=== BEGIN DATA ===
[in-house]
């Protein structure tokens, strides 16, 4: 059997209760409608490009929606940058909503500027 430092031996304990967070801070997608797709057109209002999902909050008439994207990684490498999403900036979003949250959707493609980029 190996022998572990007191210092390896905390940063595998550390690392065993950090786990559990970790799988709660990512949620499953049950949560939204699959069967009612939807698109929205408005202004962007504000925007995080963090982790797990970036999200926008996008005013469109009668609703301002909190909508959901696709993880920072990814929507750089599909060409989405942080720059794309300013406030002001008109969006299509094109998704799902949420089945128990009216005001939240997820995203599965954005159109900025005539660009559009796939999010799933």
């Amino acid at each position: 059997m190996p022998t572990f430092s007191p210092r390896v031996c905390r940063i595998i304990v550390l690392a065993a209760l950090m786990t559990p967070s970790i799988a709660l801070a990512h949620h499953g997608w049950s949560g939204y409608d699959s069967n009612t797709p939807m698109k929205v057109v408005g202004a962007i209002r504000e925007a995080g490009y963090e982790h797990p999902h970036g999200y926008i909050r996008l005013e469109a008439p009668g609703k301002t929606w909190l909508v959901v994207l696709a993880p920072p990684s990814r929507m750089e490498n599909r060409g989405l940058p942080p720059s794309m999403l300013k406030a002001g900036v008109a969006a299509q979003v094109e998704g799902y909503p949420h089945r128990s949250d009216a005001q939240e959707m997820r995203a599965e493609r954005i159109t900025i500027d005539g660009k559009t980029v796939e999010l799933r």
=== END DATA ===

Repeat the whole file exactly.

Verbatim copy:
[in-house]
């Protein structure tokens, strides 16, 4: 059997209760409608490009929606940058909503500027 430092031996304990967070801070997608797709057109209002999902909050008439994207990684490498999403900036979003949250959707493609980029 190996022998572990007191210092390896905390940063595998550390690392065993950090786990559990970790799988709660990512949620499953049950949560939204699959069967009612939807698109929205408005202004962007504000925007995080963090982790797990970036999200926008996008005013469109009668609703301002909190909508959901696709993880920072990814929507750089599909060409989405942080720059794309300013406030002001008109969006299509094109998704799902949420089945128990009216005001939240997820995203599965954005159109900025005539660009559009796939999010799933």
């Amino acid at each position: 059997m190996p022998t572990f430092s007191p210092r390896v031996c905390r940063i595998i304990v550390l690392a065993a209760l950090m786990t559990p967070s970790i799988a709660l801070a990512h949620h499953g997608w049950s949560g939204y409608d699959s069967n009612t797709p939807m698109k929205v057109v408005g202004a962007i209002r504000e925007a995080g490009y963090e982790h797990p999902h970036g999200y926008i909050r996008l005013e469109a008439p009668g609703k301002t929606w909190l909508v959901v994207l696709a993880p920072p990684s990814r929507m750089e490498n599909r060409g989405l940058p942080p720059s794309m999403l300013k406030a002001g900036v008109a969006a299509q979003v094109e998704g799902y909503p949420h089945r128990s949250d009216a005001q939240e959707m997820r995203a599965e493609r954005i159109t900025i500027d005539g660009k559009t980029v796939e999010l799933r």